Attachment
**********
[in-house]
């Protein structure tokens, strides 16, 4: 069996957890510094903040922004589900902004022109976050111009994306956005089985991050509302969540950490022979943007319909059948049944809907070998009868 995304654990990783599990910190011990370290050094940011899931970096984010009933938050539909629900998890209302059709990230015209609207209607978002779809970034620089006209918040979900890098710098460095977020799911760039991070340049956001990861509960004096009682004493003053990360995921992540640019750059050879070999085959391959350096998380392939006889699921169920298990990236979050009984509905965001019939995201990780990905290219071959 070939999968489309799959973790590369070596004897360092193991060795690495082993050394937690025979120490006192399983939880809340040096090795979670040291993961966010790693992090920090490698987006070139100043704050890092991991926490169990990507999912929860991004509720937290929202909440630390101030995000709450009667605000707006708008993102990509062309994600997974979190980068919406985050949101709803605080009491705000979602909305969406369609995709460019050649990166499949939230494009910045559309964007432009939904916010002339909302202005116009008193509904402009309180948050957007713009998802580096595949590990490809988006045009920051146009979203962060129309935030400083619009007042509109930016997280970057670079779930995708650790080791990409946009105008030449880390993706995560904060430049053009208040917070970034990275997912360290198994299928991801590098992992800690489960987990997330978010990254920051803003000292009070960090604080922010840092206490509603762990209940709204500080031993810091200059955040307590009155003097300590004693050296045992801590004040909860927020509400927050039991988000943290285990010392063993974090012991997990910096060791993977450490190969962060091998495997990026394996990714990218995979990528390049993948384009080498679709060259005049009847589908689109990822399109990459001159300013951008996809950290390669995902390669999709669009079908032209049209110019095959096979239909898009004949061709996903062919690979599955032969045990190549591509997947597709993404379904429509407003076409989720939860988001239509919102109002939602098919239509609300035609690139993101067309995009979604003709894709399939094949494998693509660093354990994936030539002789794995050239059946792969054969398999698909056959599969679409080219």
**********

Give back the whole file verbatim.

[in-house]
């Protein structure tokens, strides 16, 4: 069996957890510094903040922004589900902004022109976050111009994306956005089985991050509302969540950490022979943007319909059948049944809907070998009868 995304654990990783599990910190011990370290050094940011899931970096984010009933938050539909629900998890209302059709990230015209609207209607978002779809970034620089006209918040979900890098710098460095977020799911760039991070340049956001990861509960004096009682004493003053990360995921992540640019750059050879070999085959391959350096998380392939006889699921169920298990990236979050009984509905965001019939995201990780990905290219071959 070939999968489309799959973790590369070596004897360092193991060795690495082993050394937690025979120490006192399983939880809340040096090795979670040291993961966010790693992090920090490698987006070139100043704050890092991991926490169990990507999912929860991004509720937290929202909440630390101030995000709450009667605000707006708008993102990509062309994600997974979190980068919406985050949101709803605080009491705000979602909305969406369609995709460019050649990166499949939230494009910045559309964007432009939904916010002339909302202005116009008193509904402009309180948050957007713009998802580096595949590990490809988006045009920051146009979203962060129309935030400083619009007042509109930016997280970057670079779930995708650790080791990409946009105008030449880390993706995560904060430049053009208040917070970034990275997912360290198994299928991801590098992992800690489960987990997330978010990254920051803003000292009070960090604080922010840092206490509603762990209940709204500080031993810091200059955040307590009155003097300590004693050296045992801590004040909860927020509400927050039991988000943290285990010392063993974090012991997990910096060791993977450490190969962060091998495997990026394996990714990218995979990528390049993948384009080498679709060259005049009847589908689109990822399109990459001159300013951008996809950290390669995902390669999709669009079908032209049209110019095959096979239909898009004949061709996903062919690979599955032969045990190549591509997947597709993404379904429509407003076409989720939860988001239509919102109002939602098919239509609300035609690139993101067309995009979604003709894709399939094949494998693509660093354990994936030539002789794995050239059946792969054969398999698909056959599969679409080219």